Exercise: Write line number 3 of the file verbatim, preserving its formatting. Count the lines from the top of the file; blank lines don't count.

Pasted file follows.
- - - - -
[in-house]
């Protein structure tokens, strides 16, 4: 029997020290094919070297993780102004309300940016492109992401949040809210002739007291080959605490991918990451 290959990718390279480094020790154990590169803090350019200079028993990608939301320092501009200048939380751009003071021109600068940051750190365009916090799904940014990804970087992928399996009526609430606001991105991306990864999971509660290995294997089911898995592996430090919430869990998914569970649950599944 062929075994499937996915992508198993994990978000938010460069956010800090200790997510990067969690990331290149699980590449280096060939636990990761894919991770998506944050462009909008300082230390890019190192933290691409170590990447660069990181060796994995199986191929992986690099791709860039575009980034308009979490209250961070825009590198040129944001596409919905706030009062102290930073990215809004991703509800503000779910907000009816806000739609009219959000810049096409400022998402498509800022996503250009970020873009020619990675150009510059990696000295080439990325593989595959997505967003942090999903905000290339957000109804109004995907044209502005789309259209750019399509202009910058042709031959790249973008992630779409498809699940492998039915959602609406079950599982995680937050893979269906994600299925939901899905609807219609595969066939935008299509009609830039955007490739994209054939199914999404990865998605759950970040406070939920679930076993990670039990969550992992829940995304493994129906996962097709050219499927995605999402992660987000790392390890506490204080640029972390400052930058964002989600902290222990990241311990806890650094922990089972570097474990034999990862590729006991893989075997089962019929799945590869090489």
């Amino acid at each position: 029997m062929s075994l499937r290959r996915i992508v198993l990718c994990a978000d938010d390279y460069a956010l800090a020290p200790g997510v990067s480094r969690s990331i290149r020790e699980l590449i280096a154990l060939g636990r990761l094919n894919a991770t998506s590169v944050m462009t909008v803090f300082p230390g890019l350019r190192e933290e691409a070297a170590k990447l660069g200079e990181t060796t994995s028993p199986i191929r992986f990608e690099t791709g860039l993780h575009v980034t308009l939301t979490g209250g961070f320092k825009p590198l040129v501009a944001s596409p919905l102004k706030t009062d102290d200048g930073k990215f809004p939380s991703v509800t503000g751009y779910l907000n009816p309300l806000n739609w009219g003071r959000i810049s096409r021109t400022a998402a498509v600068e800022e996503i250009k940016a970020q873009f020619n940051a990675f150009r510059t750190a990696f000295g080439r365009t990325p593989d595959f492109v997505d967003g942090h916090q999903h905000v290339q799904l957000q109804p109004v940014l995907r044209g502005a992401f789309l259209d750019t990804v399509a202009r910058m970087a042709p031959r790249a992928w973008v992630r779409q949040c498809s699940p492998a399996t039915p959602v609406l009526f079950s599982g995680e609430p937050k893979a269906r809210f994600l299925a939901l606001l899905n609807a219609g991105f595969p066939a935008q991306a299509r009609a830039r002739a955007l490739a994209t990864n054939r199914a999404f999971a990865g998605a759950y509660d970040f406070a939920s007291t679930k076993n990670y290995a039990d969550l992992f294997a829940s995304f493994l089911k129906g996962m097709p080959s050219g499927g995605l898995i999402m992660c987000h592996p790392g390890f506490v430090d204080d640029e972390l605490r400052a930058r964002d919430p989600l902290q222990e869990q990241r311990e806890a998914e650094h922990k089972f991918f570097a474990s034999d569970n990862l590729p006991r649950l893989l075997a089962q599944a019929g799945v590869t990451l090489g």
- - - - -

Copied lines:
């Amino acid at each position: 029997m062929s075994l499937r290959r996915i992508v198993l990718c994990a978000d938010d390279y460069a956010l800090a020290p200790g997510v990067s480094r969690s990331i290149r020790e699980l590449i280096a154990l060939g636990r990761l094919n894919a991770t998506s590169v944050m462009t909008v803090f300082p230390g890019l350019r190192e933290e691409a070297a170590k990447l660069g200079e990181t060796t994995s028993p199986i191929r992986f990608e690099t791709g860039l993780h575009v980034t308009l939301t979490g209250g961070f320092k825009p590198l040129v501009a944001s596409p919905l102004k706030t009062d102290d200048g930073k990215f809004p939380s991703v509800t503000g751009y779910l907000n009816p309300l806000n739609w009219g003071r959000i810049s096409r021109t400022a998402a498509v600068e800022e996503i250009k940016a970020q873009f020619n940051a990675f150009r510059t750190a990696f000295g080439r365009t990325p593989d595959f492109v997505d967003g942090h916090q999903h905000v290339q799904l957000q109804p109004v940014l995907r044209g502005a992401f789309l259209d750019t990804v399509a202009r910058m970087a042709p031959r790249a992928w973008v992630r779409q949040c498809s699940p492998a399996t039915p959602v609406l009526f079950s599982g995680e609430p937050k893979a269906r809210f994600l299925a939901l606001l899905n609807a219609g991105f595969p066939a935008q991306a299509r009609a830039r002739a955007l490739a994209t990864n054939r199914a999404f999971a990865g998605a759950y509660d970040f406070a939920s007291t679930k076993n990670y290995a039990d969550l992992f294997a829940s995304f493994l089911k129906g996962m097709p080959s050219g499927g995605l898995i999402m992660c987000h592996p790392g390890f506490v430090d204080d640029e972390l605490r400052a930058r964002d919430p989600l902290q222990e869990q990241r311990e806890a998914e650094h922990k089972f991918f570097a474990s034999d569970n990862l590729p006991r649950l893989l075997a089962q599944a019929g799945v590869t990451l090489g």